Environmental, social, and governance (“ESG”) funds enable earnest investors to align their money with their values. Some believe that ESG funds can promote a more sustainable and just economy by encouraging companies to adopt better practices and by divesting from those that do not. Others expect that funds with limited carbon exposure will outperform as climate change imposes regulatory and financial risks on carbon-intensive industries. Research suggests that younger investors overwhelmingly support the idea behind ESG investing; one-third even report a willingness to forgo 10 percent or more of their retirement savings to protect the environment.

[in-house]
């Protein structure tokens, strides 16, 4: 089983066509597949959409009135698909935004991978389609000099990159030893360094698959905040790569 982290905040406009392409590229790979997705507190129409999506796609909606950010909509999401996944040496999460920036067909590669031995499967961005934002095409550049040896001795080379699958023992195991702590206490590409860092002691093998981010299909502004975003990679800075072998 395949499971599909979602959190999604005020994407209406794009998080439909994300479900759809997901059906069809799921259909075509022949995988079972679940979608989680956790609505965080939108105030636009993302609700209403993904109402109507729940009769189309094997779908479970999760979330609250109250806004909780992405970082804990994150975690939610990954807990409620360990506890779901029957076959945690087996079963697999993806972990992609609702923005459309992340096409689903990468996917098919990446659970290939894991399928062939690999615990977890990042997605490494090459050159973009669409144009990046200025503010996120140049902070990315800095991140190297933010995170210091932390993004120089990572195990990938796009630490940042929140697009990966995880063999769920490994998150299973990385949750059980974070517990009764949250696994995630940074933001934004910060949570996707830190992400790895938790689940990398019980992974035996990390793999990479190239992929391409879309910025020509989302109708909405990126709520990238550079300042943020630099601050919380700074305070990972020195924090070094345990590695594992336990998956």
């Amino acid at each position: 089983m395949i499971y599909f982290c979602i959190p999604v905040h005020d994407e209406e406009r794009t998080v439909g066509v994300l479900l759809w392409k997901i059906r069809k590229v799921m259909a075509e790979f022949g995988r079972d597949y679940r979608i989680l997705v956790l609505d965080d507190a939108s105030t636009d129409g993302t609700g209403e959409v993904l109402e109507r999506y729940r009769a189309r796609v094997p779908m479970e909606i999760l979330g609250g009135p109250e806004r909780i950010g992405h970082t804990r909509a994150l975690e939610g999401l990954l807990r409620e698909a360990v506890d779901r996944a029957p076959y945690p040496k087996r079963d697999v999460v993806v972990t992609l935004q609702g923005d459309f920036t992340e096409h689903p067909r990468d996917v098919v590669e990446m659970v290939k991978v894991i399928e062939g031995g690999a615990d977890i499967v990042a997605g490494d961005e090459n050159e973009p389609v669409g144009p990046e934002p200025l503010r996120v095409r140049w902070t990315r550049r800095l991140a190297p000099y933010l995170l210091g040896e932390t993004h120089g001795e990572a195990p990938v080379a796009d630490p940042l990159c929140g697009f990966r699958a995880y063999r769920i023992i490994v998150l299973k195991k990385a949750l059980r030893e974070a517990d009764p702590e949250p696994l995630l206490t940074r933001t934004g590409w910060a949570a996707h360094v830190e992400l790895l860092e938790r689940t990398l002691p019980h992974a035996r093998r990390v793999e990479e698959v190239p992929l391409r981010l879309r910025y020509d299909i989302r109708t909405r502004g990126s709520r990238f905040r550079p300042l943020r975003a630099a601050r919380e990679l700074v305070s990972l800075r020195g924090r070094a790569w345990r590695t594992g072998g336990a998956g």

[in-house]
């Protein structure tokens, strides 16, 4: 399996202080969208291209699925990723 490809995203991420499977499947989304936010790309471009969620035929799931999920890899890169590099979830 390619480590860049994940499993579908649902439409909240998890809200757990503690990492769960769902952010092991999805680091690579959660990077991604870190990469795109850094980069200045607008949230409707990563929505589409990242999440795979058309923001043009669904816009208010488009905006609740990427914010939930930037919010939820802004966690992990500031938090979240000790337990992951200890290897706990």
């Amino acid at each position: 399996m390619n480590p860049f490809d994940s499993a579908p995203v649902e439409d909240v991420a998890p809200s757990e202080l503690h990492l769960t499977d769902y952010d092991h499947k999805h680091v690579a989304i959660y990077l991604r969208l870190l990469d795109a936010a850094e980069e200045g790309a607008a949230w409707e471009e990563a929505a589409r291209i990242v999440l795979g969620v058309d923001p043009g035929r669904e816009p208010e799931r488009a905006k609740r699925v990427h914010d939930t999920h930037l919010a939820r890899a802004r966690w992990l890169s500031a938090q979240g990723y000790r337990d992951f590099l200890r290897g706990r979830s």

Unfortunately, ESG products also stoke cynicism. While some funds may live up to their name, others may co-opt trendy labels as a marketing ploy to charge higher fees—a tactic now commonly referred to as “greenwashing.” In addition to misleading investors, greenwashing has the power to erode faith in the ESG movement. Legitimate offerings can quickly become contaminated by those seeking to make a quick buck. To address this harm, in May 2022, the Securities and Exchange Commission (“SEC”) set forth two proposals to enhance transparency in registered funds using ESG-like branding: an enhanced disclosure rule and an amendment to the “Names Rule.” The latter proposal, adopted in September 2023, requires ESG funds to invest 80 percent of their assets “in accordance with the investment focus that the fund’s name suggests.” This Note takes the position that the Names Rule amendment furthers the SEC’s mission of investor protection but requires additional guardrails to adapt adequately to the complexities of ESG funds.

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